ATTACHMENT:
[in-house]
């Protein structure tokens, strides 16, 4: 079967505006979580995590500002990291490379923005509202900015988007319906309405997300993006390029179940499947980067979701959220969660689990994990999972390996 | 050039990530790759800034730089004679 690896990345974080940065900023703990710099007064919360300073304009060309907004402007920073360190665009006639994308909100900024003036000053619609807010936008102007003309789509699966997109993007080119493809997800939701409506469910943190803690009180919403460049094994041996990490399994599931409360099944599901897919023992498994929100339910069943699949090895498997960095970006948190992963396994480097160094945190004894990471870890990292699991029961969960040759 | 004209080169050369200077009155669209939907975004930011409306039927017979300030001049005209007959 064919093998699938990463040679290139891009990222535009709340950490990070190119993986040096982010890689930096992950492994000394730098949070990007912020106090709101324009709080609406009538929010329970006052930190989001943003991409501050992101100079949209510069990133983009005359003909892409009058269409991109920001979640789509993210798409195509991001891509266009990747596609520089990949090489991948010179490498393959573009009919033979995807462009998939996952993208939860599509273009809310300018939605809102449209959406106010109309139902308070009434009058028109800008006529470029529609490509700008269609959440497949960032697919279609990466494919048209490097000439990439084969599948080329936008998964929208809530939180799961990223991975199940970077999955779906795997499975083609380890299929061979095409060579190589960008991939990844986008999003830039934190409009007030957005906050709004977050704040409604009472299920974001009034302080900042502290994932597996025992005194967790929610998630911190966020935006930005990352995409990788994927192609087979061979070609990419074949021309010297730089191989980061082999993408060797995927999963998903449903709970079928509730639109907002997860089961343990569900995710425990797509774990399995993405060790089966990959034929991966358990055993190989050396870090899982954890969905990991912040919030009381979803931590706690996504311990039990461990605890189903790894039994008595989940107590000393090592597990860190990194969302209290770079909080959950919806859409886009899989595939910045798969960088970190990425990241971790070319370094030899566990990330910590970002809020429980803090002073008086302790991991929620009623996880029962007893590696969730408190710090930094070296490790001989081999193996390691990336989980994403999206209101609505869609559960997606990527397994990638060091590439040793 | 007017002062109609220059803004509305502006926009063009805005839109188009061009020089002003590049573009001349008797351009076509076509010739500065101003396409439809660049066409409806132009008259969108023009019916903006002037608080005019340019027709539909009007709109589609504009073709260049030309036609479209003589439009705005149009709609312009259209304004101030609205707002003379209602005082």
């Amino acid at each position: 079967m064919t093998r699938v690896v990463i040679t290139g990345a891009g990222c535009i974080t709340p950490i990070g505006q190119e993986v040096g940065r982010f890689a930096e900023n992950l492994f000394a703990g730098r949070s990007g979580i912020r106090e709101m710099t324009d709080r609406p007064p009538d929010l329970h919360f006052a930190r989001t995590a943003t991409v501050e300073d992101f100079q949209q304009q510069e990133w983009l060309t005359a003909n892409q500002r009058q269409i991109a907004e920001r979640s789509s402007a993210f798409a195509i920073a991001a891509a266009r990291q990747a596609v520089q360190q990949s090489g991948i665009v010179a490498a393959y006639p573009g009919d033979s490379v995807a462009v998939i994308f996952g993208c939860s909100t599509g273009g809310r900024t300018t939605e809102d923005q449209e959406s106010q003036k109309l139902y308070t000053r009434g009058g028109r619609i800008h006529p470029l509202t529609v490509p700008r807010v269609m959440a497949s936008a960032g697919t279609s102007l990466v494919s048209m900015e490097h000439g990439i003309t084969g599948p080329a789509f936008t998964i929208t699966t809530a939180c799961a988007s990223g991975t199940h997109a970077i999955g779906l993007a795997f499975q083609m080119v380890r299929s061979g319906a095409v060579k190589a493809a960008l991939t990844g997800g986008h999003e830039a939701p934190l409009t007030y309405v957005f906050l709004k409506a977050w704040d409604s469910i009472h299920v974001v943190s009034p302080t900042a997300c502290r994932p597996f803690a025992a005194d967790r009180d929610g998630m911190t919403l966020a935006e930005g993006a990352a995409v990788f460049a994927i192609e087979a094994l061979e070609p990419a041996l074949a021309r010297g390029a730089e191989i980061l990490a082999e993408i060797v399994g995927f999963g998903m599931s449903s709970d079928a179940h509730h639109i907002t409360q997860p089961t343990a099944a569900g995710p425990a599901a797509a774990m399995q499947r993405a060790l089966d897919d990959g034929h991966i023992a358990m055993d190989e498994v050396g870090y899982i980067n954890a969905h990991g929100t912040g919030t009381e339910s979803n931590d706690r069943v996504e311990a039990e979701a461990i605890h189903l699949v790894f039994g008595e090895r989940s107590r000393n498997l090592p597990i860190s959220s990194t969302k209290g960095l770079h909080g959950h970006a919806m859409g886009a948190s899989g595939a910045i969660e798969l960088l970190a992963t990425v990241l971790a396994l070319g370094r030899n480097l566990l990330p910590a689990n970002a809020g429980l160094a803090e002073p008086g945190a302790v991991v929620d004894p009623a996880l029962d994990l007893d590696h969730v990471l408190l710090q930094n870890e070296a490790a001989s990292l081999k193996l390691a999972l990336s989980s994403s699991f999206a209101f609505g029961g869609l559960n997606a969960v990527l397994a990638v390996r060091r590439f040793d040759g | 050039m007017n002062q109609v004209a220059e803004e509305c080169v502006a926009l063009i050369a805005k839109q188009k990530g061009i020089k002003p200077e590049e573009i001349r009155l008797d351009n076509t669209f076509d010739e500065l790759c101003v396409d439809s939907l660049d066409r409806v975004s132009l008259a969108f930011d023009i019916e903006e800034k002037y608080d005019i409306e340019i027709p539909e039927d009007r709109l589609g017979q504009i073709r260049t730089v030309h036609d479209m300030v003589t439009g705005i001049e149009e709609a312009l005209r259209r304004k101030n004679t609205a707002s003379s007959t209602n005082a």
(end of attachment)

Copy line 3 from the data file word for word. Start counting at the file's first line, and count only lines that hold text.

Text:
């Amino acid at each position: 079967m064919t093998r699938v690896v990463i040679t290139g990345a891009g990222c535009i974080t709340p950490i990070g505006q190119e993986v040096g940065r982010f890689a930096e900023n992950l492994f000394a703990g730098r949070s990007g979580i912020r106090e709101m710099t324009d709080r609406p007064p009538d929010l329970h919360f006052a930190r989001t995590a943003t991409v501050e300073d992101f100079q949209q304009q510069e990133w983009l060309t005359a003909n892409q500002r009058q269409i991109a907004e920001r979640s789509s402007a993210f798409a195509i920073a991001a891509a266009r990291q990747a596609v520089q360190q990949s090489g991948i665009v010179a490498a393959y006639p573009g009919d033979s490379v995807a462009v998939i994308f996952g993208c939860s909100t599509g273009g809310r900024t300018t939605e809102d923005q449209e959406s106010q003036k109309l139902y308070t000053r009434g009058g028109r619609i800008h006529p470029l509202t529609v490509p700008r807010v269609m959440a497949s936008a960032g697919t279609s102007l990466v494919s048209m900015e490097h000439g990439i003309t084969g599948p080329a789509f936008t998964i929208t699966t809530a939180c799961a988007s990223g991975t199940h997109a970077i999955g779906l993007a795997f499975q083609m080119v380890r299929s061979g319906a095409v060579k190589a493809a960008l991939t990844g997800g986008h999003e830039a939701p934190l409009t007030y309405v957005f906050l709004k409506a977050w704040d409604s469910i009472h299920v974001v943190s009034p302080t900042a997300c502290r994932p597996f803690a025992a005194d967790r009180d929610g998630m911190t919403l966020a935006e930005g993006a990352a995409v990788f460049a994927i192609e087979a094994l061979e070609p990419a041996l074949a021309r010297g390029a730089e191989i980061l990490a082999e993408i060797v399994g995927f999963g998903m599931s449903s709970d079928a179940h509730h639109i907002t409360q997860p089961t343990a099944a569900g995710p425990a599901a797509a774990m399995q499947r993405a060790l089966d897919d990959g034929h991966i023992a358990m055993d190989e498994v050396g870090y899982i980067n954890a969905h990991g929100t912040g919030t009381e339910s979803n931590d706690r069943v996504e311990a039990e979701a461990i605890h189903l699949v790894f039994g008595e090895r989940s107590r000393n498997l090592p597990i860190s959220s990194t969302k209290g960095l770079h909080g959950h970006a919806m859409g886009a948190s899989g595939a910045i969660e798969l960088l970190a992963t990425v990241l971790a396994l070319g370094r030899n480097l566990l990330p910590a689990n970002a809020g429980l160094a803090e002073p008086g945190a302790v991991v929620d004894p009623a996880l029962d994990l007893d590696h969730v990471l408190l710090q930094n870890e070296a490790a001989s990292l081999k193996l390691a999972l990336s989980s994403s699991f999206a209101f609505g029961g869609l559960n997606a969960v990527l397994a990638v390996r060091r590439f040793d040759g | 050039m007017n002062q109609v004209a220059e803004e509305c080169v502006a926009l063009i050369a805005k839109q188009k990530g061009i020089k002003p200077e590049e573009i001349r009155l008797d351009n076509t669209f076509d010739e500065l790759c101003v396409d439809s939907l660049d066409r409806v975004s132009l008259a969108f930011d023009i019916e903006e800034k002037y608080d005019i409306e340019i027709p539909e039927d009007r709109l589609g017979q504009i073709r260049t730089v030309h036609d479209m300030v003589t439009g705005i001049e149009e709609a312009l005209r259209r304004k101030n004679t609205a707002s003379s007959t209602n005082a």